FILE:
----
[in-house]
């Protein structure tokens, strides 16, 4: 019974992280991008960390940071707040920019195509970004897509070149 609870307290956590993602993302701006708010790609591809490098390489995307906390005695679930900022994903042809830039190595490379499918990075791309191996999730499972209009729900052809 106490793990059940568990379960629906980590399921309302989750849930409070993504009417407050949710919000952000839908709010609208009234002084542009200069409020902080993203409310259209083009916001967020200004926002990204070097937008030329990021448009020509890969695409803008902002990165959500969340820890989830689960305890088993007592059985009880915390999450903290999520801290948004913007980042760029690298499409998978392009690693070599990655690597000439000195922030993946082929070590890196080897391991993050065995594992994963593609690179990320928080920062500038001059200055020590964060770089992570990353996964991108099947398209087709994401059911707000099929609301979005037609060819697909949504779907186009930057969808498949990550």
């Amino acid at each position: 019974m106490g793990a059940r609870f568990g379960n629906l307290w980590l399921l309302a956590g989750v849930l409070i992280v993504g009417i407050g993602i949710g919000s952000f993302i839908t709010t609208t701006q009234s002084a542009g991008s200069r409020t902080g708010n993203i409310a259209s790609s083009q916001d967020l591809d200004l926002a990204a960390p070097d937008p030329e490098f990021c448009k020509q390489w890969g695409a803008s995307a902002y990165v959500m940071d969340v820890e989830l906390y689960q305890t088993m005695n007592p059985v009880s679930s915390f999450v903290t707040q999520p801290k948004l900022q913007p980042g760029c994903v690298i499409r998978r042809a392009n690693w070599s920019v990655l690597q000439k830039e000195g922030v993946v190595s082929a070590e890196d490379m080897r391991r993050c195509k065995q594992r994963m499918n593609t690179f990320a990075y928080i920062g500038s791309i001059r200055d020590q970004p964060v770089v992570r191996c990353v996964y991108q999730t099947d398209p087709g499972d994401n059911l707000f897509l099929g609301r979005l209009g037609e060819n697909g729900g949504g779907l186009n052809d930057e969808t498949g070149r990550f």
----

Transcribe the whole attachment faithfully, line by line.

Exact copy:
[in-house]
């Protein structure tokens, strides 16, 4: 019974992280991008960390940071707040920019195509970004897509070149 609870307290956590993602993302701006708010790609591809490098390489995307906390005695679930900022994903042809830039190595490379499918990075791309191996999730499972209009729900052809 106490793990059940568990379960629906980590399921309302989750849930409070993504009417407050949710919000952000839908709010609208009234002084542009200069409020902080993203409310259209083009916001967020200004926002990204070097937008030329990021448009020509890969695409803008902002990165959500969340820890989830689960305890088993007592059985009880915390999450903290999520801290948004913007980042760029690298499409998978392009690693070599990655690597000439000195922030993946082929070590890196080897391991993050065995594992994963593609690179990320928080920062500038001059200055020590964060770089992570990353996964991108099947398209087709994401059911707000099929609301979005037609060819697909949504779907186009930057969808498949990550």
């Amino acid at each position: 019974m106490g793990a059940r609870f568990g379960n629906l307290w980590l399921l309302a956590g989750v849930l409070i992280v993504g009417i407050g993602i949710g919000s952000f993302i839908t709010t609208t701006q009234s002084a542009g991008s200069r409020t902080g708010n993203i409310a259209s790609s083009q916001d967020l591809d200004l926002a990204a960390p070097d937008p030329e490098f990021c448009k020509q390489w890969g695409a803008s995307a902002y990165v959500m940071d969340v820890e989830l906390y689960q305890t088993m005695n007592p059985v009880s679930s915390f999450v903290t707040q999520p801290k948004l900022q913007p980042g760029c994903v690298i499409r998978r042809a392009n690693w070599s920019v990655l690597q000439k830039e000195g922030v993946v190595s082929a070590e890196d490379m080897r391991r993050c195509k065995q594992r994963m499918n593609t690179f990320a990075y928080i920062g500038s791309i001059r200055d020590q970004p964060v770089v992570r191996c990353v996964y991108q999730t099947d398209p087709g499972d994401n059911l707000f897509l099929g609301r979005l209009g037609e060819n697909g729900g949504g779907l186009n052809d930057e969808t498949g070149r990550f």